April 30, 2011

Book Review: The Serpent on the Crown by Elizabeth Peters

The Serpent on the Crown (An Amelia Peabody Mystery, #17)The Serpent on the Crown by Elizabeth Peters

My rating: 4 of 5 stars

I love the Amelia Peabody series, so fun and the mystery usually keeps me guessing until the end.  I listened to this one on audio during a long car trip.  The reader/performer (Barbara Rosenblat) did an absolutely fabulous job.  She is now my #1 favorite audio book reader.  I don't know how many different voices she did in this book, dozens it seemed.  All distinct, with different accents, inflections, gender, etc.  I was really impressed.  Read this series if you want a fun mystery and listen to them if you get a chance.  You won't regret it.

View all my reviews

April 28, 2011

My First Quilt: Part Two

Step 4:  Binding.  I cut a 2.5 inch strips and machine stitched them together, long enough to go around my entire quilt.  You can always cut off any excess binding at the end, so better to have extra than not enough if you are nervous about it.

Take your 2.5 inch binding and iron it in half.  You now have a folded 1.75 inch binding. 

Attach your binding to your quilt.  Do not start at a corner.  Your binding should have your folded, ironed edge on the inside of the quilt (left side in this picture).  My raw edges of the binding are matched up to the edge of my quilt and sewn with about a 1/4 inch seam.

As you reach the corner of your quilt, stop about 1/4 inch from the end.  Cut thread and fold your binding into a triangle (see picture).   Holding corner as you folded it, begin sewing down your next side of the quilt.  Repeat on all four sides and corners.

Here is a better shot of the corner.  Clip your corners carefully when you are done sewing so they lay a little better.

Here is my quilt with the binding sewn around the entire top of the quilt, using the machine.

 For the back of the quilt, I used binding clips (they look like hair clips but are a bit different) to fold over the binding and hold it in place while I hand stitched it to the back.  I used the same quilting thread, but doubled it so it's nice and strong.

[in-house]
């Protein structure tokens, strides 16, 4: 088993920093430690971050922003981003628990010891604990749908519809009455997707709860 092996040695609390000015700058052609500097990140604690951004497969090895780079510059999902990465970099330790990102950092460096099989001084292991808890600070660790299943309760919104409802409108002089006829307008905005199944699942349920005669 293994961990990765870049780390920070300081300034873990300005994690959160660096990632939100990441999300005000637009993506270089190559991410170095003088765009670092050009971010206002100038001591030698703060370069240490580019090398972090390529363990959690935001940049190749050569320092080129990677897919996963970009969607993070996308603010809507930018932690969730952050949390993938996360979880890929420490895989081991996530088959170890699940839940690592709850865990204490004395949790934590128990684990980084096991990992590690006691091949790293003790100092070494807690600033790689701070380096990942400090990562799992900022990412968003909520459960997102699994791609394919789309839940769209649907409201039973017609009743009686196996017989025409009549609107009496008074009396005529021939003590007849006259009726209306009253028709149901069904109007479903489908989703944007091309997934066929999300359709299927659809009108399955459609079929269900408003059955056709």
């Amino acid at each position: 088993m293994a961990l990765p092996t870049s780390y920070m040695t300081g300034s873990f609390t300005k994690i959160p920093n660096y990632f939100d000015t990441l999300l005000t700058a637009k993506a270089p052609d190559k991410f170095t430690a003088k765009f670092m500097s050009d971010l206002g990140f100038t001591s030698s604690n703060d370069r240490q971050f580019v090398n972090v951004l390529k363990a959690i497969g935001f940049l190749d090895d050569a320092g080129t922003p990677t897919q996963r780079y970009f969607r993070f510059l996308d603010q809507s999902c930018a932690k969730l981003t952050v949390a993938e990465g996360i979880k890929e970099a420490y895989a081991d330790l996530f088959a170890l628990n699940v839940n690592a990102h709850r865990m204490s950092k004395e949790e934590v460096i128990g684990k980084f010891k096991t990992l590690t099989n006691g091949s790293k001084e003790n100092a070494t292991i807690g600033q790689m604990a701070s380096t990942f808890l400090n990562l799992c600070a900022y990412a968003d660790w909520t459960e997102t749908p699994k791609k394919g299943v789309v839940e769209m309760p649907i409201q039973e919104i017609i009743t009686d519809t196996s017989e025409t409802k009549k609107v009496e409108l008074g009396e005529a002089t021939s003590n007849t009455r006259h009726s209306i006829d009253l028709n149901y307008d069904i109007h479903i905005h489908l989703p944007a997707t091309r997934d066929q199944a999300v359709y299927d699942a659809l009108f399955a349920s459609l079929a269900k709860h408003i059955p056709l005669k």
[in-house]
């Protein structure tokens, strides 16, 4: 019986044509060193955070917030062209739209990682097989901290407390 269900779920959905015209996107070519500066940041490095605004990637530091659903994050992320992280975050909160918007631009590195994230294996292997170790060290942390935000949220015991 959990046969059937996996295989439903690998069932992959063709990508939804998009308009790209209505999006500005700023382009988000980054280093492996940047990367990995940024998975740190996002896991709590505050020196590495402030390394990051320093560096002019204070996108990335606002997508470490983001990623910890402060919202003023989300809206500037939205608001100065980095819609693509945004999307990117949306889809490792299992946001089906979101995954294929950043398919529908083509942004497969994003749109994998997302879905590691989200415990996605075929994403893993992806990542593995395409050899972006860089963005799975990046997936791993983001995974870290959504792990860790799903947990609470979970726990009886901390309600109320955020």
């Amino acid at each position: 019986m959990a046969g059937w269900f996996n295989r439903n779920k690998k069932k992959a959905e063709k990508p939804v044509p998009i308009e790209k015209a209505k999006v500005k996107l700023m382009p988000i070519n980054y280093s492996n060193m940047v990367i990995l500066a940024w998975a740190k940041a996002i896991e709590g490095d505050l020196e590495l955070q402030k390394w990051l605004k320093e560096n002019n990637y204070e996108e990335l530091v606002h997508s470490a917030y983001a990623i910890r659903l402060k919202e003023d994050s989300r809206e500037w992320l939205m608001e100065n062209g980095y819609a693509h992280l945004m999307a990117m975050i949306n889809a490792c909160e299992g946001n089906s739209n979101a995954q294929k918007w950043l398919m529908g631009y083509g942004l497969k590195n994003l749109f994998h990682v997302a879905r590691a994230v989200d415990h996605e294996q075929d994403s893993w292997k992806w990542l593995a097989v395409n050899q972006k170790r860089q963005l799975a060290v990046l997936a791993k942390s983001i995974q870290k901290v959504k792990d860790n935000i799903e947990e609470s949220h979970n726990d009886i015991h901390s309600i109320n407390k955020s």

Your corners will fold over nicely as well, thanks to the way you machine stitched it on on the front side.

Just FYI, here is another picture of the binding after you fold your triangle and continue machine stitching.  It's a bit blurry, but you can see me holding up the folded triangle part.

All of my pictures were taken very hastily, I apologize.  I was in a bit of a time crunch to get this done so I could do the hand stitch binding part in the car on the way to Grandma and Grandpa's house.  There are some fabulous quilting tutorials out there, much better than mine.  Google around if you are interested.  These pictures are more for me so I don't forget what I have already learned.  Visuals always help me retain information better.

Detail of machine quilted top.

Top of quilt and binding detail.

Back of quilt with hand stitched binding.

And for laughs, here is one attempt at me trying to get some pictures of the finished quilt at my mom's house.  Someone kept getting in the way.  I have about 20 pictures like this.

My youngest in the way again and my quilt holder peeking over the top. (and yes, my kid does have other shirts.  He insists on wearing only one or two favorites for weeks at a time though). 

A big thanks to Vickie (my instructor and hand model) while I made this quilt.  There is NO WAY I would have gotten this thing put together without her.  There is a "thank you" gift in the works for her, and no, it is not a quilt.  She is much more competent than I in making her own quilts, and they are gorgeous.

April 27, 2011

My First Quilt!

I finished it up over spring break week while visiting family.  So nice to say I finally finished a quilt!  Now, I get to make a matching one for the other bunk bed.  A little difficult since my sewing machine is dead....but Mother's Day is coming up soon.  A girl can hope, right?

Step 1:  Make a quilt top.  Make whatever quilt top you want in any size you want.  I chose to do an easy strip quilt after falling in love with the quilts I saw HERE.
Pick out your fabric, cut your strips, lay them out and change your mind a million times until you like your design.

Sew those strips together.  Iron and decide that you love it even if you would change a couple of spots, because you are NOT going to unpick it and start over.  No.

A great tutorial HERE with detailed instructions on making a strip quilt top.

Cut selvage edges and make your strips nice and even.  Not all bolts are created the same length. 

I didn't want a border, but ended up adding one because my strips weren't long enough to cover the sides of the bed.  I chose a soft, white muslin.  I cut my border strips just long enough to cover the sides of the bed without having to tuck.  For me, tucking blankets on a bunk bed is akin to squirting lemon juice in my eye.  Actually, that's what started this whole process in the first place.  (Hating the daily tucking of blankets on the bunk beds, not squirting lemon juice.)   Now, all I have to do is spread the quilt out and the bed is made.  My kids may actually be capable of making their own beds now.  Once again, a girl can hope.